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Re: Improving CHANGES (or at least making it easier to produce)

From: Ben Reser <ben_at_reser.org>
Date: Wed, 11 Sep 2013 12:38:11 -0700

On 9/1/13 2:42 AM, Johan Corveleyn wrote:
> That's not really an argument, because that's true whether you do it
> at commit time or afterwards. You don't save any time (quite the
> contrary) by postponing it until CHANGES needs to be produced, or
> until the revision needs to be backported. Except perhaps by having
> better understanding of which changes matter to users and why, but I'd
> say that's true for perhaps 5% of CHANGES.
> Unless you're saying you don't want to put this burden on the
> committer (right at the point of committing), because that would
> hinder commits? Then I'd argue that this is just a habit, and once you
> get used to it, it doesn't really slow you down much (just like we are
> all used to writing good, concise, high-information-density log
> messages for our fellow developers). And for those really hard ones,
> you can always come back to the log message later, and massage the
> user-facing text (or add it if it's not there).
> So that would leave the argument of "that's not what we are used to
> do", and I can accept that (habits matter, and can be hard to change).
> It's an important argument, but not a technical one.
> So far, I haven't read a really rational argument against my
> suggestion. "That's not what log message are for"? Why not?

I think I already replied giving those reasons which you reply to further on down.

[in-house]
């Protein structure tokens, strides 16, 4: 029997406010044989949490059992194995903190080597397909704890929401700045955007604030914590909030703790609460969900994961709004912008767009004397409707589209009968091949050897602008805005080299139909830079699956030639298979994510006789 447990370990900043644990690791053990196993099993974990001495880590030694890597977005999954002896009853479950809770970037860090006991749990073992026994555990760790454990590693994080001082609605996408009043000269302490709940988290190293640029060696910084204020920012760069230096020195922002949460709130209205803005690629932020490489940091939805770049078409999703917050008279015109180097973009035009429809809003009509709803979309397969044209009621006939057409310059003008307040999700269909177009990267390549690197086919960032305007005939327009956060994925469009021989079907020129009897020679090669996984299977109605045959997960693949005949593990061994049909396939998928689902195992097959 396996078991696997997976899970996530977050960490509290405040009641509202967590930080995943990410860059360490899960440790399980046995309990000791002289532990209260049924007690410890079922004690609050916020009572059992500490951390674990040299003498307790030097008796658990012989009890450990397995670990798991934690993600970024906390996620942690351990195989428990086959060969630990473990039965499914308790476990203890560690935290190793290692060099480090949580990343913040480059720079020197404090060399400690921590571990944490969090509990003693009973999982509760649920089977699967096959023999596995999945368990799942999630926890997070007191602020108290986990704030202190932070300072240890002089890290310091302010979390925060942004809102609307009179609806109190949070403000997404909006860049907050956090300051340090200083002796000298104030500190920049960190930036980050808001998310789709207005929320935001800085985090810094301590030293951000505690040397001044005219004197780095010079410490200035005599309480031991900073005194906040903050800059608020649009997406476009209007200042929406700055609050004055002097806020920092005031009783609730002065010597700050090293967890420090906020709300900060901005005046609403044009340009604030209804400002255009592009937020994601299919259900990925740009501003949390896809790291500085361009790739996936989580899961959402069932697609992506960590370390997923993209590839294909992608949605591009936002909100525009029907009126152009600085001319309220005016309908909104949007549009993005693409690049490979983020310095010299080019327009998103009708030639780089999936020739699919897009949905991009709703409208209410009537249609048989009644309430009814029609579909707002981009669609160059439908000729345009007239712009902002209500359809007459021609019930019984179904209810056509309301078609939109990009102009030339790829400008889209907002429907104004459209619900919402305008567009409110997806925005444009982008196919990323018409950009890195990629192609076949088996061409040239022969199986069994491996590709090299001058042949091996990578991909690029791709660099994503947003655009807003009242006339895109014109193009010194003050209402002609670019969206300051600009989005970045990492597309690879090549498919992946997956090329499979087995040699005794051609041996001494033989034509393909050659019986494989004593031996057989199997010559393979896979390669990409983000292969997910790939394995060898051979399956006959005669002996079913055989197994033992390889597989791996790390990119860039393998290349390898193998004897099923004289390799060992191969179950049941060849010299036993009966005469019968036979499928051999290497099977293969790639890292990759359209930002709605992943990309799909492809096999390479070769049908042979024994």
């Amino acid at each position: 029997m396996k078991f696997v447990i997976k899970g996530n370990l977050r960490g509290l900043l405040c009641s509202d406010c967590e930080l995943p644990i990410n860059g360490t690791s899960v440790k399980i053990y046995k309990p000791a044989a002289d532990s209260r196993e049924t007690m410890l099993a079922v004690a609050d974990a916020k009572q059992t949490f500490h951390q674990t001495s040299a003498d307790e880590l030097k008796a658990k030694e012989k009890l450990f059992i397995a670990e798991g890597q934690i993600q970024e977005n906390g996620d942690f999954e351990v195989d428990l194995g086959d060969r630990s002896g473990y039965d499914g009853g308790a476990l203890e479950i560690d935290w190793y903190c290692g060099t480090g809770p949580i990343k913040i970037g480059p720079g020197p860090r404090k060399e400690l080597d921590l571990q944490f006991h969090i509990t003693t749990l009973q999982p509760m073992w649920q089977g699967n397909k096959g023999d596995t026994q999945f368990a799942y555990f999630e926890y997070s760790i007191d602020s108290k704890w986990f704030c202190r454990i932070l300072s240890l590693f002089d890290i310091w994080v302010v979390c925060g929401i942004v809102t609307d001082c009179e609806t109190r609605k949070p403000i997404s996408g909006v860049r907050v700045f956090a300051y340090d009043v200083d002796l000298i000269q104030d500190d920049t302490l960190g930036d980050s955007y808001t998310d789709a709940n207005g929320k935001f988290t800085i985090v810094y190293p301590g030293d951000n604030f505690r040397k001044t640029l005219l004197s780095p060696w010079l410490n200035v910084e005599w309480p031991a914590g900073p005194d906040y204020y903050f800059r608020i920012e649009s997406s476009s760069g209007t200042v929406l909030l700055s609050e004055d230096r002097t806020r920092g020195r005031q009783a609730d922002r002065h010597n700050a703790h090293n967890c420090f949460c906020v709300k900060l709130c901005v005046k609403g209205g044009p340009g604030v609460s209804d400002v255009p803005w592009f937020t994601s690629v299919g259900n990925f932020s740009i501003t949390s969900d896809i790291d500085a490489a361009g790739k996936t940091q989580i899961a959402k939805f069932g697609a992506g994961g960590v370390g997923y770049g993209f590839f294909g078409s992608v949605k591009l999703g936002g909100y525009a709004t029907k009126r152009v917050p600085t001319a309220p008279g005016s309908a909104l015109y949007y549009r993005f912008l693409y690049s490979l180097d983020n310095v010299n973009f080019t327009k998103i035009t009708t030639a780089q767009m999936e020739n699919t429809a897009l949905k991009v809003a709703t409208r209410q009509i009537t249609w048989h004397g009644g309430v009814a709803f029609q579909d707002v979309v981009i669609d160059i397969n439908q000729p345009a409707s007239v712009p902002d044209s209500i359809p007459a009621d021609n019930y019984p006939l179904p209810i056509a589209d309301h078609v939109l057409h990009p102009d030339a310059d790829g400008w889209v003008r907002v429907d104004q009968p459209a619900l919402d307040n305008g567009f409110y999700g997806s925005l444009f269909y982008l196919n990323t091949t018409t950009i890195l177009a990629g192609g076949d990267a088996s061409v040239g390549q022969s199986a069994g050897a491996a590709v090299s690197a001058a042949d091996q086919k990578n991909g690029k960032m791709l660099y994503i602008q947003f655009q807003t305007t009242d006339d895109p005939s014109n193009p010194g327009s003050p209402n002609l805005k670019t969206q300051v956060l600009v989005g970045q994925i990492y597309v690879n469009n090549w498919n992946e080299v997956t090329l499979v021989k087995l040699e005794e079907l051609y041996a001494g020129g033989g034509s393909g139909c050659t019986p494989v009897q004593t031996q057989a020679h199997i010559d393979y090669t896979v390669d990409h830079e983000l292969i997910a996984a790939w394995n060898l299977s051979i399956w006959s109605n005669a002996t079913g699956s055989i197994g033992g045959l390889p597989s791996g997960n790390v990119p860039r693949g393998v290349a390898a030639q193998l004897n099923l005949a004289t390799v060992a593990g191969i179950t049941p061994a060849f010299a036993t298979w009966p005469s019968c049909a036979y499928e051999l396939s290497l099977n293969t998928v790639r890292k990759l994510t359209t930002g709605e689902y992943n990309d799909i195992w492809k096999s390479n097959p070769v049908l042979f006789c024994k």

It essentially comes down to whatever we put in commit messages on trunk won't
necessarily be accurate when we go to produce a new minor release (as in

> Fair enough. I understand you're currently only trying to solve the
> CHANGES-for-backports problem for the RM, and that's okay.
> I just want to put this in the larger context of producing user-facing
> messages for our changes for *all* our releases, minor or major. Think
> back to all the time spent by several developers while preparing for
> the 1.8.0 release, sifting through all the log messages since the last
> release (in batches of 500 commits), trying to extract user-facing
> information [1]. That's a huge waste of valuable developer-time, IMO.

If there really is a better solution I'm open to it, I'm just not convinced
that there is a good solution for trunk -> minor release.

There are so many problems with automating it that I think it'll take a lot of
time to sort them all out and for all pracitcal purposes minor releases are
relatively rare.

If we start doing them more often then a lot of the problems with automating it
go away because there's less likelihood that the Changes: line in the commit is
out of date by the time we do the minor release.

> I agree, making concurrent commits to CHANGES is a bad idea. Much
> better to put it in the log message :-).

Realize I'm not opposed to putting better information in our commit messages to
help produce the CHANGES later, I just don't think we can automate the
production in a very useful way.

I do think we can put a Change: line in, but I still think someone is going to